A. tumefaciens GV3101 (C58 [rifR] Ti pMP90 [pTiC58DT-DNA] [gentR] Nopaline [pSoup-tetR]) carrying wild-type or mutated Pik-1 and Pik-2 were resuspended in agroinfiltration media (10 mM MgCl2, 10 mM MES, pH 5.6) supplemented with 150 µM acetosyringone. Given combinations of Pik-1 and Pik-2 constructs were mixed at OD600 0.4 for each construct. A. tumefaciens GV3101 carrying AVR-Pik effectors or mCherry were added to each experiment at OD600 0.6. Each infiltration had additional A. tumefaciens GV3101 (C58 [rifR] Ti pMP90 [pTiC58DT-DNA] [gentR] Nopaline [pSoup-tetR]) carrying P19 at OD600 0.1. Leaves of 4-week-old N. benthamiana were infiltrated using a needleless syringe. Leaves were collected at 5 dpi to measure UV autofluorescence as proxy for cell death as reported previously (De la Concepcion et al., 2019; De la Concepcion et al., 2018; Maqbool et al., 2015).

Cell death scoring: UV autofluorescence

Request a detailed protocol

Detached leaves were imaged at 5 dpi from the abaxial side of the leaves for UV fluorescence images. Photos were taken using a Nikon D4 camera with a 60 mm macro lens, ISO set 1600 and exposure ~10 s at F14. The filter is a Kodak Wratten No. 8 and white balance is set to 6250 degrees Kelvin. Blak-Ray longwave (365 nm) B-100AP spotlight lamps are moved around the subject during the exposure to give an even illumination. Images shown are representative of three independent experiments, with internal repeats. The cell death index used for scoring is as presented previously (Maqbool et al., 2015). Dot plots were generated using R v3.4.3 (https://www.r-project.org/) and the graphic package ggplot2 (Wickham, 2016). The size of the centre dot at each cell death value is directly proportional to the number of replicates in the sample with that score. All individual data points are represented as dots.

Statistical analyses

Request a detailed protocol

Cell death scoring from autofluorescence was analysed using estimation methods (Ho et al., 2019) and plotted using the besthr R library as implemented before (De la Concepcion et al., 2019). All cell death scores in samples under comparison were ranked, irrespective of sample. The mean ranks of the control and test sample were taken and a bootstrap process was begun on ranked test data, in which samples of equal size to the experiment were replaced and the mean rank was calculated. After 1000 bootstrap samples, rank means were calculated, a distribution of the mean ranks was drawn, and its 2.5 and 97.5 quantiles calculated. If the mean of the control data is outside of these boundaries, the control and test means were considered to be different.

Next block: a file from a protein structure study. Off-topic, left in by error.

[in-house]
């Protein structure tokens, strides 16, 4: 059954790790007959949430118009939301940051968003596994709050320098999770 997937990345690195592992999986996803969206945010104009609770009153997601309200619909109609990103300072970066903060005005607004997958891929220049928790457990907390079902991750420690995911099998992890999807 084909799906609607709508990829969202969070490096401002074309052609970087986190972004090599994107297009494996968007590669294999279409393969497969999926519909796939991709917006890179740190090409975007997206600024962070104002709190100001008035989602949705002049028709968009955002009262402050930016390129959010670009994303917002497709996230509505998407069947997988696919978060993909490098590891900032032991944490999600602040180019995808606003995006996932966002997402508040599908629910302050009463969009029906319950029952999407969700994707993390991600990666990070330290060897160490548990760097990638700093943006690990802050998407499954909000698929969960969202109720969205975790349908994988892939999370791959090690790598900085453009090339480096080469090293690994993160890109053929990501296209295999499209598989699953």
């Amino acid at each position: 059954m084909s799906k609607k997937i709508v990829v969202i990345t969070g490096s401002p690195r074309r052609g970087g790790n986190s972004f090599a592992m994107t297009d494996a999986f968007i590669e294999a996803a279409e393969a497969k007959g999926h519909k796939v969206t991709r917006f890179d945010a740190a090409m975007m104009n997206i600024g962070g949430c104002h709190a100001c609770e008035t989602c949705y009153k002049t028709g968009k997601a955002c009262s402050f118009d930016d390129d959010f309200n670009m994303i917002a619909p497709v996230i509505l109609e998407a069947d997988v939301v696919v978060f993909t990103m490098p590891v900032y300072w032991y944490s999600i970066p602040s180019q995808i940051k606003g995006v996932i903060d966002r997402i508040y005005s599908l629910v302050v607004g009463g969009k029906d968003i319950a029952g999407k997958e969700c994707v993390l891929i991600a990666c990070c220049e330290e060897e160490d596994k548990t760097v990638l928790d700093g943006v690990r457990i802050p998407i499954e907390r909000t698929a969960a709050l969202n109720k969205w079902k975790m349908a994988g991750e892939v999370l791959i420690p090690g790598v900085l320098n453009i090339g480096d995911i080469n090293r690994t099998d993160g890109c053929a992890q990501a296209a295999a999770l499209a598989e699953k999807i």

Data availability

All data generated or analysed during this study are included in the manuscript and supporting files. Source data files have been provided for Plots and Blots.

References

Decision letter

  1. Jian-Min Zhou
    Reviewing Editor; Chinese Academy of Sciences, China
  2. Jürgen Kleine-Vehn
    Senior Editor; University of Freiburg, Germany
  3. Jian-Min Zhou
    Reviewer; Chinese Academy of Sciences, China
  4. Eunyoung Chae
    Reviewer

Our editorial process produces two outputs: (i) public reviews designed to be posted alongside the preprint for the benefit of readers; (ii) feedback on the manuscript for the authors, including requests for revisions, shown below. We also include an acceptance summary that explains what the editors found interesting or important about the work.

Decision letter after peer review:

Thank you for submitting your article "Functional diversification gave rise to allelic specialization in a rice NLR immune receptor pair" for consideration by eLife. Your article has been reviewed by 3 peer reviewers, including Jian-Min Zhou as Reviewing Editor and Reviewer #1, and the evaluation has been overseen by Jürgen Kleine-Vehn as the Senior Editor. The following individual involved in review of your submission has agreed to reveal their identity: Eunyoung Chae (Reviewer #2).

The reviewers have discussed their reviews with one another, and the Reviewing Editor has drafted this to help you prepare a revised submission.

Essential revisions: